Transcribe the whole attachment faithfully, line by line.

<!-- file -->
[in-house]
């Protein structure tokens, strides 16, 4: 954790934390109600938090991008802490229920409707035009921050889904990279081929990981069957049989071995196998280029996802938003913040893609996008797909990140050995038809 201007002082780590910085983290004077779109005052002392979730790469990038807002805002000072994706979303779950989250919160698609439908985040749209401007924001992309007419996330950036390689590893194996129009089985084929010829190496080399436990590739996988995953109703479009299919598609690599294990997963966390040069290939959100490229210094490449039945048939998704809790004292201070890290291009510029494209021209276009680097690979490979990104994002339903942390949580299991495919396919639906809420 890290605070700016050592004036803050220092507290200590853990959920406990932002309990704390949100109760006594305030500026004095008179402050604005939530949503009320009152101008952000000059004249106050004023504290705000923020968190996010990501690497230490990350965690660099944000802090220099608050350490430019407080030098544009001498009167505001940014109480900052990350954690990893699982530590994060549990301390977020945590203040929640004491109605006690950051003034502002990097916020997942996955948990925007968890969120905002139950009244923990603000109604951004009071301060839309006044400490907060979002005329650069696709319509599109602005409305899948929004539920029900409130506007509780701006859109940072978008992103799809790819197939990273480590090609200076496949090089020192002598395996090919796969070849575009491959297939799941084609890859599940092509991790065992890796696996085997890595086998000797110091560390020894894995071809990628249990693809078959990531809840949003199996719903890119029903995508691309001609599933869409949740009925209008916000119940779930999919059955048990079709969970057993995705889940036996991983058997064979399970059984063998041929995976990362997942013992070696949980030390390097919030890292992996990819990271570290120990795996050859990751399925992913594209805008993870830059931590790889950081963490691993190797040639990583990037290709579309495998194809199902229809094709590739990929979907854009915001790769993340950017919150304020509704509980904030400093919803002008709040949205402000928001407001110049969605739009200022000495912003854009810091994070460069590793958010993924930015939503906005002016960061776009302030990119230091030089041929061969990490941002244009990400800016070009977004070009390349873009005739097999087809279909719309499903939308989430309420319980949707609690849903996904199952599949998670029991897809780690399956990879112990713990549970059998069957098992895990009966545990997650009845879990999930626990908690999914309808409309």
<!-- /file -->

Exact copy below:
[in-house]
């Protein structure tokens, strides 16, 4: 954790934390109600938090991008802490229920409707035009921050889904990279081929990981069957049989071995196998280029996802938003913040893609996008797909990140050995038809 201007002082780590910085983290004077779109005052002392979730790469990038807002805002000072994706979303779950989250919160698609439908985040749209401007924001992309007419996330950036390689590893194996129009089985084929010829190496080399436990590739996988995953109703479009299919598609690599294990997963966390040069290939959100490229210094490449039945048939998704809790004292201070890290291009510029494209021209276009680097690979490979990104994002339903942390949580299991495919396919639906809420 890290605070700016050592004036803050220092507290200590853990959920406990932002309990704390949100109760006594305030500026004095008179402050604005939530949503009320009152101008952000000059004249106050004023504290705000923020968190996010990501690497230490990350965690660099944000802090220099608050350490430019407080030098544009001498009167505001940014109480900052990350954690990893699982530590994060549990301390977020945590203040929640004491109605006690950051003034502002990097916020997942996955948990925007968890969120905002139950009244923990603000109604951004009071301060839309006044400490907060979002005329650069696709319509599109602005409305899948929004539920029900409130506007509780701006859109940072978008992103799809790819197939990273480590090609200076496949090089020192002598395996090919796969070849575009491959297939799941084609890859599940092509991790065992890796696996085997890595086998000797110091560390020894894995071809990628249990693809078959990531809840949003199996719903890119029903995508691309001609599933869409949740009925209008916000119940779930999919059955048990079709969970057993995705889940036996991983058997064979399970059984063998041929995976990362997942013992070696949980030390390097919030890292992996990819990271570290120990795996050859990751399925992913594209805008993870830059931590790889950081963490691993190797040639990583990037290709579309495998194809199902229809094709590739990929979907854009915001790769993340950017919150304020509704509980904030400093919803002008709040949205402000928001407001110049969605739009200022000495912003854009810091994070460069590793958010993924930015939503906005002016960061776009302030990119230091030089041929061969990490941002244009990400800016070009977004070009390349873009005739097999087809279909719309499903939308989430309420319980949707609690849903996904199952599949998670029991897809780690399956990879112990713990549970059998069957098992895990009966545990997650009845879990999930626990908690999914309808409309």